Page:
Keeping repo markets relevant through deeper liquidity and diversification

May 24, 2024

Key Takeaways

Greater liquidity and diversity cuts risk and increases market resilience

Stricter regulatory requirements can drive efficiencies and lower costs

Innovations like P2P and more central clearing can help buy-side prepare for next shock

Having access to deep pools of liquidity and a diverse range of collateral is more important than ever in securities finance transactions as interest rates and tighter regulatory controls continue to create uncertainty.

In the repo market—a critical segment of the capital markets, where central banks and financial intermediaries borrow and lend to each other for short-term funding typically backed by government securities—liquidity is often squeezed in times of volatility, pushing established participants to rely on tried and tested business relationships.

In an increasingly interconnected world, with mandatory central clearing and shorter settlement cycles in trading on the rise, firms must reassess their requirements, prepare for the occasional market dysfunction, and seize opportunities as the industry enters an era driven by innovation.

The benefits of deeper liquidity and diversity

Repo performs a long list of functions, and it is pivotal to the efficient working of almost all financial markets.

When the repo market functions smoothly, it operates in the background, keeping capital flowing. When it malfunctions, as it did with the gilts crisis of September 2022 following the UK government’s mini-budget, it hits the headlines.

External shocks— be they geopolitical tensions or unexpected monetary policy decisions—can create mismatches between collateral and cash. Smaller players or non-bank financial intermediaries, such as pension funds, can find themselves selling assets at a loss.

This underlines the importance of creating deeper pools of liquidity in repo markets and alternative borrowing and lending arrangements. The greater the liquidity and diversification, the greater the market resilience and stability. Diversification reduces systemic risk, allowing traders and investors to convert assets into cash in stressed markets without the disruptive effects of outright sales.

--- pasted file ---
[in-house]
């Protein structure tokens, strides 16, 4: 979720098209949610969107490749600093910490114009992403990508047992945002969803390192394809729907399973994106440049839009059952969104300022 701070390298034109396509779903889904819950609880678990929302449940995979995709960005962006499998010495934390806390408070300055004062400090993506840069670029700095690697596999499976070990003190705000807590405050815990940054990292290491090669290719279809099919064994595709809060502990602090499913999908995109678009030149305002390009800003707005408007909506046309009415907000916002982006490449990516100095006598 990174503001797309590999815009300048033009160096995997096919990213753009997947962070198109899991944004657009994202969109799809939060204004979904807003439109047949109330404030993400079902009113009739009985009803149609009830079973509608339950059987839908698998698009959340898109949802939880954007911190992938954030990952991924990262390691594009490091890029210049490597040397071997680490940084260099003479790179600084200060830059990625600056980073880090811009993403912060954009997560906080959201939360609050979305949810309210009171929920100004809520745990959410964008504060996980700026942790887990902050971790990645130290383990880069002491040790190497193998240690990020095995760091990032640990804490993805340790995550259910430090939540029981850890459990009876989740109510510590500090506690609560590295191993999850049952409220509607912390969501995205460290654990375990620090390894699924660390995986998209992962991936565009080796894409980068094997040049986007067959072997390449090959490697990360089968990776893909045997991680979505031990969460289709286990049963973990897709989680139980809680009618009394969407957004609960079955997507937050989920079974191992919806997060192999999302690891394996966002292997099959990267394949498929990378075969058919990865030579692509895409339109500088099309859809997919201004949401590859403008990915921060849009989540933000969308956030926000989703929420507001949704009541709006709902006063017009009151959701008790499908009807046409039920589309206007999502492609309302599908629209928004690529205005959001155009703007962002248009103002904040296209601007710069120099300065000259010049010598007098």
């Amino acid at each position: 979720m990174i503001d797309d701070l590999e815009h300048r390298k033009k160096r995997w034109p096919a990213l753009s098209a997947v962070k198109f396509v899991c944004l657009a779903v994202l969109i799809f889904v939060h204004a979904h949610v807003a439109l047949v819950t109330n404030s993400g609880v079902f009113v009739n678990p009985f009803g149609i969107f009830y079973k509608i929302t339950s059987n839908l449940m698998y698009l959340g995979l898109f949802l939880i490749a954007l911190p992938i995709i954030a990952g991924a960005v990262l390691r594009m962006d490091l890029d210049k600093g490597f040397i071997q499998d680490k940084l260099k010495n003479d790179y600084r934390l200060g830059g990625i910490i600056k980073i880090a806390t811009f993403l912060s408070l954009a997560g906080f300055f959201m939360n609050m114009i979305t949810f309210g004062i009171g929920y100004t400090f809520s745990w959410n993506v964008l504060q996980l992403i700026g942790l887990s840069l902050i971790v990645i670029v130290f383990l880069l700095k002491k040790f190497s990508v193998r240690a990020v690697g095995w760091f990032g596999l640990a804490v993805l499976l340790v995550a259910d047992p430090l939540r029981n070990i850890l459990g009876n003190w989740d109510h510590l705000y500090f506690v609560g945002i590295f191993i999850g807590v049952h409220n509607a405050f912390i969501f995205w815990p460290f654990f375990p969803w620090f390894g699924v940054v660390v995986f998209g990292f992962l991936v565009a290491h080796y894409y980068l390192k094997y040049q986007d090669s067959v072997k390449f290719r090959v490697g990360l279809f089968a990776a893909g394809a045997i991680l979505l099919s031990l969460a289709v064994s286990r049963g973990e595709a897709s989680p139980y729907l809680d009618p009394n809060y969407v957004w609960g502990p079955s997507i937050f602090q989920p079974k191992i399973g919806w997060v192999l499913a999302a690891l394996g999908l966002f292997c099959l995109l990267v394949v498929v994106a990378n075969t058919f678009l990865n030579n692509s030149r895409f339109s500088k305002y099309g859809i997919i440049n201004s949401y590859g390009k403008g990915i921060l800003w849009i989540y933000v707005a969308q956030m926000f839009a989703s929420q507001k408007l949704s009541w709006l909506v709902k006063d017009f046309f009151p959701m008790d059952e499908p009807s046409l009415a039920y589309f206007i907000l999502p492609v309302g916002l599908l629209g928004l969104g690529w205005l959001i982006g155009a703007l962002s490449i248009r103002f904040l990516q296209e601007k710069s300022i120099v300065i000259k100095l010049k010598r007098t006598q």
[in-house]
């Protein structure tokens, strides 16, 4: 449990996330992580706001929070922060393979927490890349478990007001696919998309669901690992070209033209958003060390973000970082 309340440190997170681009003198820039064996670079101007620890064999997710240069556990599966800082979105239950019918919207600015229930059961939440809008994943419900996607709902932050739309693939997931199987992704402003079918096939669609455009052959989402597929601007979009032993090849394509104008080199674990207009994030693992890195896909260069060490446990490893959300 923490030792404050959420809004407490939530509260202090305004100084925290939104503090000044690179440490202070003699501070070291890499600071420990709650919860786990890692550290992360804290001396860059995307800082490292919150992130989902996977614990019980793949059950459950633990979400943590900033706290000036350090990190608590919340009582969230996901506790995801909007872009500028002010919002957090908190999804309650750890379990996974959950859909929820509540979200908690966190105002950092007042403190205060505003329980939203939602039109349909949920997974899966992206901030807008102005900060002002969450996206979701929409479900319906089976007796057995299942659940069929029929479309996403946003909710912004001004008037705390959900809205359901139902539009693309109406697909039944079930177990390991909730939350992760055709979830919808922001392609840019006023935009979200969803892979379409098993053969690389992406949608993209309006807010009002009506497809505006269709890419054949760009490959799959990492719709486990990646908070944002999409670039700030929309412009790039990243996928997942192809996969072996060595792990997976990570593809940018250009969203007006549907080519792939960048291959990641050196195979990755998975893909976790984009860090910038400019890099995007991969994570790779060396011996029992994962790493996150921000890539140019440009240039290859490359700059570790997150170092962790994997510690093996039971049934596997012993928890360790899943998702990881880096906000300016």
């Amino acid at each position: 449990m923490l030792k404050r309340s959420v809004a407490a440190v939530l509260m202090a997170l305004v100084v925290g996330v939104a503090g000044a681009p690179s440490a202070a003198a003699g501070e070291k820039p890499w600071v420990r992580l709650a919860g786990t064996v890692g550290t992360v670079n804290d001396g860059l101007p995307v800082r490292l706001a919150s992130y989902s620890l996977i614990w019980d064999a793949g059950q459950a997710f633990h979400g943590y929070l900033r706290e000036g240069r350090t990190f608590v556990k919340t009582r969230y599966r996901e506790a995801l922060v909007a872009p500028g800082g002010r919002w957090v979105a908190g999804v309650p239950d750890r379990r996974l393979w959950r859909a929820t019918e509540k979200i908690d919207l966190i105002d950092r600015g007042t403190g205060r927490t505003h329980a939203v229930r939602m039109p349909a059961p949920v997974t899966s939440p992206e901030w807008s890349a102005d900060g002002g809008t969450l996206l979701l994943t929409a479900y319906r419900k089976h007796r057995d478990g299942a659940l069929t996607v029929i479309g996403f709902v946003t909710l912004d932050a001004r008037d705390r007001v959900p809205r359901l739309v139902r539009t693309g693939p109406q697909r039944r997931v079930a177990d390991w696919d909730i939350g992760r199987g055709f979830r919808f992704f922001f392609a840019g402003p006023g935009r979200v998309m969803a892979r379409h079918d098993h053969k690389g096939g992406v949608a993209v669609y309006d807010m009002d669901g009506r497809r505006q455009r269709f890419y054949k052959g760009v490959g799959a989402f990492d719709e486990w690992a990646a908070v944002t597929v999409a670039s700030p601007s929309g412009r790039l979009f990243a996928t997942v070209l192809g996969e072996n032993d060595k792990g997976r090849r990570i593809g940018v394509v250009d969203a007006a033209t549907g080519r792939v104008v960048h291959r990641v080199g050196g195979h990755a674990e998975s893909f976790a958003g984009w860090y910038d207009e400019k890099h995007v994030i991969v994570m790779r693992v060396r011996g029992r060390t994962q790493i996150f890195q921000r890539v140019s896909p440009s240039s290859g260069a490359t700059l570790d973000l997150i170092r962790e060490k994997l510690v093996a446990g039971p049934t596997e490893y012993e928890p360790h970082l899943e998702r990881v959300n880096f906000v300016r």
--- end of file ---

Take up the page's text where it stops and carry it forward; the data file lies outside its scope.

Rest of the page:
Winds of change – seeking overseas collateral

Collateral is not static. The nexus between interest rates, exchange rates, and risk management can lead to large global movements in search of liquidity and diversification.

For example, European repo markets are net borrowers of APAC-issued collateral, particularly Japanese government bonds (JGBs). According to the Bank of Japan (BOJ), a combination of a persistently weak yen and low borrowing costs has driven overseas demand for JGBs. Foreign investors now hold more than local banks. The use of JGBs as collateral on Euroclear has doubled since 2021 after the BOJ expanded its funds-supplying operation in January 2023 to bring down yields.

There are officials in Tokyo who are concerned about the implications of foreigners’ larger role in the JGB market. On the other hand, there are those who believe their presence could increase liquidity, and the Finance Ministry’s Financial Bureau considers a diverse base of bondholders a stabilizing force.